What Is Traumatic Iritis?

Inflammation of the Iris Caused by an Eye Injury

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Traumatic iritis is inflammation of the iris—the colored portion of the eye—due to trauma. It is most often caused by a blunt force injury but can be caused by other types of injury.

Also known as anterior uveitis, the symptoms of traumatic iritis typically include eye pain, severe redness, and blurry vision in the affected eye. If not diagnosed or treated in a timely manner, traumatic iritis can lead to permanent injury of the eye lens, reduced vision, and the development of glaucoma.

Young woman checking her eye in the mirror
Jose Luis Pelaez / Getty Images


Although there may be blurring of vision and pain at the time an injury occurs, the symptoms of traumatic iritis usually do not develop until two to three days later.


Common symptoms of traumatic iritis include:

  • Eye pain that cannot be relieved with anesthetic eye drops
  • Blurred or decreased vision
  • Tearing of the eye
  • Floaters (tiny specks or "cobwebs" floating in the field of vision)
  • Photophobia (extreme sensitivity to light)
  • Ciliary flush (a ring of extreme redness around the iris)
  • Hypopyon (accumulation of pus, often seen as a white blotch on the bottom edge of the iris)
  • Vossius ring (a ring of opacity on the back of the lens caused by the release of pigments from traumatized tissues)


Traumatic iritis is characterized by inflammation, the body's natural response to injury or infection. If left unchecked, extreme inflammation can cause parts of the iris and lens to stick together—a condition known as synechia.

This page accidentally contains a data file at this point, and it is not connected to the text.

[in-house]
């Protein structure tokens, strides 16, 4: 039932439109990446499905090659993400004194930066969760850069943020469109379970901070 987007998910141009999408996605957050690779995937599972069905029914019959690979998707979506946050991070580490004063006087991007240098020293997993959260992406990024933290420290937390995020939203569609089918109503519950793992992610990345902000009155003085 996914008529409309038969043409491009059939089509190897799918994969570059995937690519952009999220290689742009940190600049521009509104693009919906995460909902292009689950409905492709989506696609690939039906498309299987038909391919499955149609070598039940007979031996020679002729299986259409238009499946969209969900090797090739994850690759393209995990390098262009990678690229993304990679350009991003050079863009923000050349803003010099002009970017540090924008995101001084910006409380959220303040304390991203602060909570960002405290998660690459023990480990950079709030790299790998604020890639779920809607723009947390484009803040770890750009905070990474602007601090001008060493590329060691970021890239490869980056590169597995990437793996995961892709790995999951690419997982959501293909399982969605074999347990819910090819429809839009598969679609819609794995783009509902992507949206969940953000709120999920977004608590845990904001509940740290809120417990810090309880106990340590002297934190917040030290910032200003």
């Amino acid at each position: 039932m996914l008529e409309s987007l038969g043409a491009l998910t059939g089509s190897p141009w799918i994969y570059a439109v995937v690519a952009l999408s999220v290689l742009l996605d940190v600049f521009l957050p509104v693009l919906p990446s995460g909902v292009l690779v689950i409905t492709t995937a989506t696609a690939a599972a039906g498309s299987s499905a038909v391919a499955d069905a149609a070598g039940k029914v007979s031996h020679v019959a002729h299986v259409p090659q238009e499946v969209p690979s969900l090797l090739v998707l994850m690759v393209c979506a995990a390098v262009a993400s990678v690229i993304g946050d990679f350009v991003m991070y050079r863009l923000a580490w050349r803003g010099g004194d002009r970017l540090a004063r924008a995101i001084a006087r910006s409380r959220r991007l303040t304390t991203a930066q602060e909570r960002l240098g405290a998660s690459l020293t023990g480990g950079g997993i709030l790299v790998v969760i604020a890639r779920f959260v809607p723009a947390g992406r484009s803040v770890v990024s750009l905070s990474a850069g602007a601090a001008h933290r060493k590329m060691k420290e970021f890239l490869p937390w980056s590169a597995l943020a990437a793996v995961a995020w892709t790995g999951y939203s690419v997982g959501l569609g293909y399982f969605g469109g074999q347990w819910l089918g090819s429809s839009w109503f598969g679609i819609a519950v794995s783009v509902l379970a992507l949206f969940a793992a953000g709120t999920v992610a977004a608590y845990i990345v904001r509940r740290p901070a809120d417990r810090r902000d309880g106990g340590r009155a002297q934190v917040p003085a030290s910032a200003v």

This, in turn, can affect the movement of fluid through the eye, causing the iris to bulge. The increased pressure can lead to a serious complication known as angle-closure glaucoma.

The rapid onset of angle-closure glaucoma usually requires emergency intervention to prevent permanent vision loss.


Traumatic iritis most often results from a blunt force injury to the eye that ruptures, trears, or bruises the iris. It can also be caused by a penetrating injury, a chemical or fire burn, the jarring of the head during an automobile accident, or an explosion (such as fireworks) near the eye.

With traumatic iritis, the eye injury will trigger an inflammatory response, wherein white blood cells and proteins will rapidly accumulate between the iris and lens. This is referred to as "cell and flare" as the build-up of white blood cells gives the eye a dusty appearance, while the accumulation of proteins creates smoke-like trails. This also creates the floaters that people with traumatic iritis typically see.

The acute inflammatory response will also cause the fluid in the front of the eye, called the aqueous humor, to thicken, causing blurring. It can also render the pupil less responsive to light, leading to photophobia. The release of blood and pigments from ruptured tissues can cause other characteristic abnormalities, such as ciliary flush and a Vossius ring.

Inflammation associated with traumatic iritis can often increase intraocular pressure (pressure within the eye). This can further amplify inflammation within the eye, increasing the risk of hypopyon, synechiae, and angle-closure glaucoma.